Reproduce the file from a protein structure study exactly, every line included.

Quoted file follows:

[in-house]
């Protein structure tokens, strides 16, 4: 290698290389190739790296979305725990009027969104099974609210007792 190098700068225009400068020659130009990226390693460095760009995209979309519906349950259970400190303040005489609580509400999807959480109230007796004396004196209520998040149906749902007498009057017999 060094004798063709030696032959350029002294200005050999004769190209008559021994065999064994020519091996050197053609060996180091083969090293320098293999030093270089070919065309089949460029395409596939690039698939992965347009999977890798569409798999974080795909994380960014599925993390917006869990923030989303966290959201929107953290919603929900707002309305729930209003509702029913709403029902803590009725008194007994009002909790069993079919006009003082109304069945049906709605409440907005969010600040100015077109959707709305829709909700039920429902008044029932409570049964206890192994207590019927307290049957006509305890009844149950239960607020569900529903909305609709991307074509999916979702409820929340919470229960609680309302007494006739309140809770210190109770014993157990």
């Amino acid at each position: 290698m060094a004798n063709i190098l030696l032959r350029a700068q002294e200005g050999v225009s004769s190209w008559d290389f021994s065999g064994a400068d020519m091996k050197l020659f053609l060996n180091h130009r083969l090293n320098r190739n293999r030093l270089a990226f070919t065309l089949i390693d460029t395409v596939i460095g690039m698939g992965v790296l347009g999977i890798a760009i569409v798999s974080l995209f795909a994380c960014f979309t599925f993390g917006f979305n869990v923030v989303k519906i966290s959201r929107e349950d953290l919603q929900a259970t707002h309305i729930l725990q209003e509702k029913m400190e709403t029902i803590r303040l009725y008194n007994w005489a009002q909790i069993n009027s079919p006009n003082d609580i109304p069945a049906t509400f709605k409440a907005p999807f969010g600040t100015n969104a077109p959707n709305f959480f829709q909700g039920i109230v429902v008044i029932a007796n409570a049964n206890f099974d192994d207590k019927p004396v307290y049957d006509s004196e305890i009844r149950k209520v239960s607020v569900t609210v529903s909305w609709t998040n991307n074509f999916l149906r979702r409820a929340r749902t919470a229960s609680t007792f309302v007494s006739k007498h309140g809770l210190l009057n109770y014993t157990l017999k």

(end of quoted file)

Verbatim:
[in-house]
């Protein structure tokens, strides 16, 4: 290698290389190739790296979305725990009027969104099974609210007792 190098700068225009400068020659130009990226390693460095760009995209979309519906349950259970400190303040005489609580509400999807959480109230007796004396004196209520998040149906749902007498009057017999 060094004798063709030696032959350029002294200005050999004769190209008559021994065999064994020519091996050197053609060996180091083969090293320098293999030093270089070919065309089949460029395409596939690039698939992965347009999977890798569409798999974080795909994380960014599925993390917006869990923030989303966290959201929107953290919603929900707002309305729930209003509702029913709403029902803590009725008194007994009002909790069993079919006009003082109304069945049906709605409440907005969010600040100015077109959707709305829709909700039920429902008044029932409570049964206890192994207590019927307290049957006509305890009844149950239960607020569900529903909305609709991307074509999916979702409820929340919470229960609680309302007494006739309140809770210190109770014993157990």
């Amino acid at each position: 290698m060094a004798n063709i190098l030696l032959r350029a700068q002294e200005g050999v225009s004769s190209w008559d290389f021994s065999g064994a400068d020519m091996k050197l020659f053609l060996n180091h130009r083969l090293n320098r190739n293999r030093l270089a990226f070919t065309l089949i390693d460029t395409v596939i460095g690039m698939g992965v790296l347009g999977i890798a760009i569409v798999s974080l995209f795909a994380c960014f979309t599925f993390g917006f979305n869990v923030v989303k519906i966290s959201r929107e349950d953290l919603q929900a259970t707002h309305i729930l725990q209003e509702k029913m400190e709403t029902i803590r303040l009725y008194n007994w005489a009002q909790i069993n009027s079919p006009n003082d609580i109304p069945a049906t509400f709605k409440a907005p999807f969010g600040t100015n969104a077109p959707n709305f959480f829709q909700g039920i109230v429902v008044i029932a007796n409570a049964n206890f099974d192994d207590k019927p004396v307290y049957d006509s004196e305890i009844r149950k209520v239960s607020v569900t609210v529903s909305w609709t998040n991307n074509f999916l149906r979702r409820a929340r749902t919470a229960s609680t007792f309302v007494s006739k007498h309140g809770l210190l009057n109770y014993t157990l017999k």